Tag Archives: Amazing Images

Out of space. Charting the pervasive visual language of science fiction

A forthcoming exhibition about science fiction at the British Library will be full of amazing images as well as stories. We spoke to Katya Rogatchevskaia, co-curator of the British Library’s exhibition, opening on 20 May 2011 and titled: ‘Out of This World: Science Fiction but not as you know it.’

Top: Frank R Paul, April 1928 ‘Eye’ cover for Amazing Stories, the world’s first science fiction magazine.

Below: Polish samizdat edition of Evgeny Zamyatin’s My (We), published in Warsaw, 1985.

Evgeny Zamiatin - My

EYE The exhibition looks at what distinguishes science fiction from related genres like fantasy and horror. Is there anything distinct about the visual language?

KR Science fiction is about imagination, speculations and vision. It’s a genre that both invites and defies accurate interpretation through illustration. The exhibition will explore the full spectrum of visualised science fiction, from science fiction that is theoretically possible and based on ‘real science’, designed to instruct as well as entertain – such as the works of H. G. Wells and Jules Verne – to the more imaginative and speculative science fiction of virtual worlds, where dreams can play as big a role as digital realities.

The visual language of science fiction is something that we readily understand and return to constantly. If you asked a selection of people to draw an extraterrestrial life form, it is highly likely that you would be presented with at least a few domed-headed, boggle-eyed beings. This representation of aliens is not based on any real science, but it has entered our visual culture and become iconic.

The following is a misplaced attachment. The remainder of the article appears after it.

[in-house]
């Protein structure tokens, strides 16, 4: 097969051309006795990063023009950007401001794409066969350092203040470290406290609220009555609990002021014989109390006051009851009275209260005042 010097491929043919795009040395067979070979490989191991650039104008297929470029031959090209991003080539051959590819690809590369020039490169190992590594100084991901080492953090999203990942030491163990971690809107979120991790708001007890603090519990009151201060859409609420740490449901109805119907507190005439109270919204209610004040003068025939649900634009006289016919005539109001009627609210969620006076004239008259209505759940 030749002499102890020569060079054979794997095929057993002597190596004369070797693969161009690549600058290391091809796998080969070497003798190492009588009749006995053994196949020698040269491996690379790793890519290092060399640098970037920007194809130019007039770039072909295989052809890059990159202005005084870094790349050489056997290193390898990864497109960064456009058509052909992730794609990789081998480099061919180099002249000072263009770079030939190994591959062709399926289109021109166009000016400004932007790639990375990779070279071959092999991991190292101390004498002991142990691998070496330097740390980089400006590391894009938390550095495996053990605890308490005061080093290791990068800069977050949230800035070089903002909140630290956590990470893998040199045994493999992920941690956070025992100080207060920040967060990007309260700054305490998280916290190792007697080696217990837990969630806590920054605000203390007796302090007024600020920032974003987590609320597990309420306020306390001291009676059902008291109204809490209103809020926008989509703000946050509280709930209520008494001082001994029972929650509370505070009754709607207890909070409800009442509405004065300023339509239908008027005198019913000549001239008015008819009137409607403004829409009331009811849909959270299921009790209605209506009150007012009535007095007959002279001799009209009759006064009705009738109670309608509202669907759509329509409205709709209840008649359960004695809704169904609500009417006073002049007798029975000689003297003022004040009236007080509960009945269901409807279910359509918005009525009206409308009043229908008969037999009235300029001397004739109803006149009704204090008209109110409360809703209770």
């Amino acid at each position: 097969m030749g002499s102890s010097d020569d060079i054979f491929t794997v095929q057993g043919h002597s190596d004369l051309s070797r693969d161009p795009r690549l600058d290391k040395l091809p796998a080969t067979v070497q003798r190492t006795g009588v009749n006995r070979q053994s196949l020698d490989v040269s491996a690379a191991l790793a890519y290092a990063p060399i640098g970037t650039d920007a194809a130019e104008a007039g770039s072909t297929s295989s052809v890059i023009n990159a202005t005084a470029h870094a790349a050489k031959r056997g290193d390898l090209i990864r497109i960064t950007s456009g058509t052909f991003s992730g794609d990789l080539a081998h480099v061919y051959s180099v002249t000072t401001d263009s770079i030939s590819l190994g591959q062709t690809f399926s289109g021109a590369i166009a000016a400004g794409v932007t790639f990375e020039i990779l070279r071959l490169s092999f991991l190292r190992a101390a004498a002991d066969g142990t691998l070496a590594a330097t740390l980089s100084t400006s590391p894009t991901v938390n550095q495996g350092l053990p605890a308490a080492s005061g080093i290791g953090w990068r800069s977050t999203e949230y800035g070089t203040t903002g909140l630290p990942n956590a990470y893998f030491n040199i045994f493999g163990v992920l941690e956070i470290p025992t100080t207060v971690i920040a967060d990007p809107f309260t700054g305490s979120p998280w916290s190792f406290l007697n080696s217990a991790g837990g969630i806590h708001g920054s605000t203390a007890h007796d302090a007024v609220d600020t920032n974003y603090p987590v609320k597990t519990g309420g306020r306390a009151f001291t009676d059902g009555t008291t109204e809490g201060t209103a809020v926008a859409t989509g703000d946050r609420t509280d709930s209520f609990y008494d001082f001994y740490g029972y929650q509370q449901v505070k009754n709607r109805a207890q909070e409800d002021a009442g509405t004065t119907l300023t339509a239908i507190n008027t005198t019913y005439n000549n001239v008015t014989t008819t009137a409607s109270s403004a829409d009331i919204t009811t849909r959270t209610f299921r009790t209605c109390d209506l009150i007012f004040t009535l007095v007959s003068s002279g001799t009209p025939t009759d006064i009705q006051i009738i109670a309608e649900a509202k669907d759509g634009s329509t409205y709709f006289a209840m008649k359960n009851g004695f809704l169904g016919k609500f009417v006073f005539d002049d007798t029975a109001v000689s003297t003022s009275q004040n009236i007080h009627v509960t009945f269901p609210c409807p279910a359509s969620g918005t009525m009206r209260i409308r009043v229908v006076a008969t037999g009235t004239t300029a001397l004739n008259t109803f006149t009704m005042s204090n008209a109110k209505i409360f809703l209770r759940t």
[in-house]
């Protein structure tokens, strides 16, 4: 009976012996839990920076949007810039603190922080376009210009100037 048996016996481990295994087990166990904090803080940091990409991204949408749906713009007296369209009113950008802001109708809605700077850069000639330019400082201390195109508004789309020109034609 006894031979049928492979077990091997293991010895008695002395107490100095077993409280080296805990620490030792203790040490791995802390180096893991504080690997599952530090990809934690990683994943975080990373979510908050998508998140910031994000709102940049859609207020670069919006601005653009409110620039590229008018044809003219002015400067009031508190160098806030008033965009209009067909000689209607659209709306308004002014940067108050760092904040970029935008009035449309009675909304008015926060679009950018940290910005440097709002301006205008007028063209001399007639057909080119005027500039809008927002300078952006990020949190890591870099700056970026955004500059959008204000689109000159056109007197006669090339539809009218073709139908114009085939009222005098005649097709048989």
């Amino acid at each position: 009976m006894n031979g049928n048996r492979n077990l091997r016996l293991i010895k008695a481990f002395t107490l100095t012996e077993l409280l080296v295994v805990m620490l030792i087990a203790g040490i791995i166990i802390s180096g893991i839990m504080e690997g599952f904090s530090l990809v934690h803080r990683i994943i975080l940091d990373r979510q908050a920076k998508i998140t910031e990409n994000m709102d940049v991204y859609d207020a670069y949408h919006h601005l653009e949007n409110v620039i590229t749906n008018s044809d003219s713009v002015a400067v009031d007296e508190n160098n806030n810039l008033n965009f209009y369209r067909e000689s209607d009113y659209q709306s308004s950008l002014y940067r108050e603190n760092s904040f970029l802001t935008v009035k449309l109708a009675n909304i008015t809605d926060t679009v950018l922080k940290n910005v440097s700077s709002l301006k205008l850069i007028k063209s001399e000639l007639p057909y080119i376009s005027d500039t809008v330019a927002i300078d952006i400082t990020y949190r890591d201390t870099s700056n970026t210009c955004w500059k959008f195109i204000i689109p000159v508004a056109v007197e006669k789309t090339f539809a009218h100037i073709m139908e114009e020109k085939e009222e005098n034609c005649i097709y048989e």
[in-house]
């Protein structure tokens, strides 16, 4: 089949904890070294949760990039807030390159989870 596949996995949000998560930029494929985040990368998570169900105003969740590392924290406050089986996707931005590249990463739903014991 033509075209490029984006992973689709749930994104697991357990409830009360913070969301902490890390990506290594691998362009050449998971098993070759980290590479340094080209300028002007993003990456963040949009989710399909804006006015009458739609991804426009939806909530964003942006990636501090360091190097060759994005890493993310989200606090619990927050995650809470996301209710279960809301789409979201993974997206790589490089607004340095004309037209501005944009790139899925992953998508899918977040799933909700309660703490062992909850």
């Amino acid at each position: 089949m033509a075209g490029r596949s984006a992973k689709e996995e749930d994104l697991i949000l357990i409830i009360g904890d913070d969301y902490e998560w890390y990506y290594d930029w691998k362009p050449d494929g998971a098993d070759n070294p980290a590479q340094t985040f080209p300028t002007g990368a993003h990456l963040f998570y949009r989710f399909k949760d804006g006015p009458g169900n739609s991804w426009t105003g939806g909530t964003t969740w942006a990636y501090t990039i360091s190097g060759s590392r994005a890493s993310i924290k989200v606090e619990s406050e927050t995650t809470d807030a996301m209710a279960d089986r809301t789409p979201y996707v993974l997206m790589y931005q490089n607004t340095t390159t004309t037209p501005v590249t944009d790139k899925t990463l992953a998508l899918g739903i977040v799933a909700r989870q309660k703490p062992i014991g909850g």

The same motifs appear again and again in science fiction, often straying into mainstream fiction. Obviously there is some cross-over with fantasy and horror, and looking at science fiction in a vacuum would not be helpful, but we aim to show that science fiction has been incredibly inspirational in its own right – to popular culture, literature and art.

Below: Francis Godwin’s Domingo Gonsales trained a flock of ganzas to transport him in The Man in the Moone. From the first edition, 1638.

The Man in the Moone. From the first edition, 1638

Raymond Taylor’s composition, A Signal from Mars, 1901

Above: Raymond Taylor’s composition, A Signal from Mars, 1901.

EYE Can you comment upon the relationship between science fiction literature and illustration?

KR From the end of the nineteenth century, popular fiction became more and more linked to illustration, and illustrators and graphic artists started exploiting science fiction as a source of inspiration. Science fiction from this period plays an important role in the history of book cover design, with the automation of book production making illustrated covers a marketing tool – and we have some fantastic early examples of this phenomenon in the exhibition. We also have a number of artists’ books, which are some of my favourite items – for example, William Morris, Barlowe’s, guide to extraterrestrials, Barry Moser’s visualisation of Mary Shelley’s Frankenstein (1983), and especially – Lem Mróz.

Below: Bovril advertisement, ca.1890.

Bovril advertisement, c1890

Edwin A. Abbott, Flatland, 1980

Visitors will be able to see a 30ft long concertina book version of Edwin Abbott’s Flatland, published in 1980 by the Arion Press (above). Flatland is a satire on Victorian society, representing the class system through the metaphor of geometry, and this edition goes one step further, reimagining the book itself as a geometrical form. We are also showing the artist Luigi Serafini’s Codex Seraphinianus (1981), an encyclopedia of an imaginary world, written in an imaginary language; as well as Paul Scheerbart’s portfolio of illustrations, Gallery of the Beyond from 1907, which is a visualisation of aliens from ‘beyond the Orbit of Neptune’.

Cover of Gaspar’s Novelas (1887)

Above: Cover of Gaspar’s Novelas (1887) for ‘El Anacronópete’ depicting the earliest known portrayal of a time machine.

Below: The Martians from H. G. Wells’s The War of the Worlds; as depicted by Alvim-Correa in the Belgian edition, La Guerre des mondes (Brussels, 1906).

The Martians from H G Wells’s The War of the Worlds

The exhibition will also show various other approaches to illustrating. H. G. Wells’ famous The War of the Worlds is shown in three editions. Tripod aliens are exhibited side by side as visualised by three prominent book illustrators: Warwick Goble, Jacobus Speenhoff and Alvim Corrêa – in this way we can see how the same work was interpreted entirely differently, whilst still having a powerful impact.